Auckland researchers develop way to 3D print 'living' plastic in world-first

Researchers for the University of Auckland say they've developed a way to 3D print "living" plastic, calling it a world-first and a potential game-changer.

A 3D printing machine (file). Source:

The resin is able to change its properties after it's been produced - able to 'self-repair' when damaged, and 'grow' in size and mass.

Researcher Kyle Engel, an honours student, says it could be used to develop shoes that grow with the wearer.

Its 'self-repairing' properties could reduce plastic waste and improve recycling opportunities for items made with the material.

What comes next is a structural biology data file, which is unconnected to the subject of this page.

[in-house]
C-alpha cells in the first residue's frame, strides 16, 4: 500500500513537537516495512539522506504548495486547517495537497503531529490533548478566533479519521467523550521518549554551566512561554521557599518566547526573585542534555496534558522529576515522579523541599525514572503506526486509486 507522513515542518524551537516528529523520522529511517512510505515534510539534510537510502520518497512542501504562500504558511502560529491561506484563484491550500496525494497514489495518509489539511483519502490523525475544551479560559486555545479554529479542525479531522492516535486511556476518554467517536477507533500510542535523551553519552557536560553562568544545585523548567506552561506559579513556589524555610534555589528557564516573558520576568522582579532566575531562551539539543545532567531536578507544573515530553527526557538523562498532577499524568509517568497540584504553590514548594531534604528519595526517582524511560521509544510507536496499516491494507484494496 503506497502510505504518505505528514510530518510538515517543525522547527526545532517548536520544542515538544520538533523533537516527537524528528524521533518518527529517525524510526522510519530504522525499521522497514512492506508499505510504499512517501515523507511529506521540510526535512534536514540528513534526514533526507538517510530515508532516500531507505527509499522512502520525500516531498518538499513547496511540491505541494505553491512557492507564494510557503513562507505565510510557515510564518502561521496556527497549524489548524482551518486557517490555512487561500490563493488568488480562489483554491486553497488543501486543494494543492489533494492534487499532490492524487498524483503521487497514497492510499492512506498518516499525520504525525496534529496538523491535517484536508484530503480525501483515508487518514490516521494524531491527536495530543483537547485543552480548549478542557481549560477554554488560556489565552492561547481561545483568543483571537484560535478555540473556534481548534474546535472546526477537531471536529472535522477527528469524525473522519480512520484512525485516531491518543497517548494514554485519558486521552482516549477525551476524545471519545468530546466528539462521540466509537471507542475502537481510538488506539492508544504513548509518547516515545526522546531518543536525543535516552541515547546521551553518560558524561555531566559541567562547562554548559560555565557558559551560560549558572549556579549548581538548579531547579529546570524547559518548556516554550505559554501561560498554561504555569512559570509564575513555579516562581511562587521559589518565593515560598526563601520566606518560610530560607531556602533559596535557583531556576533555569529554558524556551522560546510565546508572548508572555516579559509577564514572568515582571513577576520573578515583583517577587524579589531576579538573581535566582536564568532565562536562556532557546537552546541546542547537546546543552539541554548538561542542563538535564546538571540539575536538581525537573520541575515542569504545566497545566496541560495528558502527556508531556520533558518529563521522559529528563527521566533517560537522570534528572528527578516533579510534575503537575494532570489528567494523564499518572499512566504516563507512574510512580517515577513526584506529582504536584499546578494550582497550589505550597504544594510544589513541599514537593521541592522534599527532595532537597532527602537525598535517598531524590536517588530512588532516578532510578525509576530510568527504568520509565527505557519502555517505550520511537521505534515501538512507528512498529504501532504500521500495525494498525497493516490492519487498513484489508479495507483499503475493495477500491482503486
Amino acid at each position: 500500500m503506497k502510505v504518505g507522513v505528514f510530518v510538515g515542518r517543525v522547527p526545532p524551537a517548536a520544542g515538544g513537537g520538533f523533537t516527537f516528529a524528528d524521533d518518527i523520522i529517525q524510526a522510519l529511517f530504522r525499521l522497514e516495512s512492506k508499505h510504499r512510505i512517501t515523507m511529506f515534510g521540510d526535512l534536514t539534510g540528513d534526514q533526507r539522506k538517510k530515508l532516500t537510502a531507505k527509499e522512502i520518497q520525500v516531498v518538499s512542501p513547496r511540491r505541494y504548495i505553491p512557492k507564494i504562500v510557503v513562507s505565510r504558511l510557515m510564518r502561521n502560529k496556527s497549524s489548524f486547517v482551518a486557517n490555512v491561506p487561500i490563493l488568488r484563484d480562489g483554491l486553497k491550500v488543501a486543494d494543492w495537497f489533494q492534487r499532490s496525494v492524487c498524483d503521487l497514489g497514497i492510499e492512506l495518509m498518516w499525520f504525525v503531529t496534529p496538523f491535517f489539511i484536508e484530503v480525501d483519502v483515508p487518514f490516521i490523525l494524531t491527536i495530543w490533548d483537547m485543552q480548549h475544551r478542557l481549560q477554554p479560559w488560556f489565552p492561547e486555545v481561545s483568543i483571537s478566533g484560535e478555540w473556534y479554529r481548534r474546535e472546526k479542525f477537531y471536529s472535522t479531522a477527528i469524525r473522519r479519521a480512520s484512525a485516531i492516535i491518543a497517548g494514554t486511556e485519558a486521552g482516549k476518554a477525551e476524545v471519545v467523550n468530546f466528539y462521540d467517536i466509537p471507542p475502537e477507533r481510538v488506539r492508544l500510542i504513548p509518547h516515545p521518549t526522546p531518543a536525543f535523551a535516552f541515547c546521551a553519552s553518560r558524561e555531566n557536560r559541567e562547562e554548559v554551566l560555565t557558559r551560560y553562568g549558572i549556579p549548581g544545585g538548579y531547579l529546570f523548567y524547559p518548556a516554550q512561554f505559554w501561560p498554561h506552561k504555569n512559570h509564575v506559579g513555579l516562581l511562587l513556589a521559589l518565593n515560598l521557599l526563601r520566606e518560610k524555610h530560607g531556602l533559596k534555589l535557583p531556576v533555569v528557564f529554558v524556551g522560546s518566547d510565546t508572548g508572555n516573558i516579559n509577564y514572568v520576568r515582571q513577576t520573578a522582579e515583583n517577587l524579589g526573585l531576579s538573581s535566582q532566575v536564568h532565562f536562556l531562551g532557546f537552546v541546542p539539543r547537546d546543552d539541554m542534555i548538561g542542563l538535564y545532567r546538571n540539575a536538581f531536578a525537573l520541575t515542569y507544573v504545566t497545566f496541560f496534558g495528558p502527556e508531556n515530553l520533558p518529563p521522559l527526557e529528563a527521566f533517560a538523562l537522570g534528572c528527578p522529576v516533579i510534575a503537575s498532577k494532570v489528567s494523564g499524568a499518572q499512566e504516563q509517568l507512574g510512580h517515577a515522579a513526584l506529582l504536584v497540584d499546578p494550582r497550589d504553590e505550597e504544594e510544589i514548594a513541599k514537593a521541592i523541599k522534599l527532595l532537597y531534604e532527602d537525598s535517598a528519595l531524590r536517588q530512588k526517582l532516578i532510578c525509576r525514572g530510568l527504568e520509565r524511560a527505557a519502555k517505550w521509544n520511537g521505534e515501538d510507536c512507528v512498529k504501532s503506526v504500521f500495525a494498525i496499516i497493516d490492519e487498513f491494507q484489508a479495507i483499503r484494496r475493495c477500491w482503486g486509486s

"If 3D printing, often called additive manufacturing, is the new frontier of the fourth industrial revolution, this new technique is at the forefront of that frontier," research supervisor Jianyong Jin says.

Because the plastic isn't cured like normal 3D-prints with UV lights, it may also be suitable for new medical implants and devices where it's not safe to use UV lights, the researchers say.

The research was published in the Polymer Chemistry journal.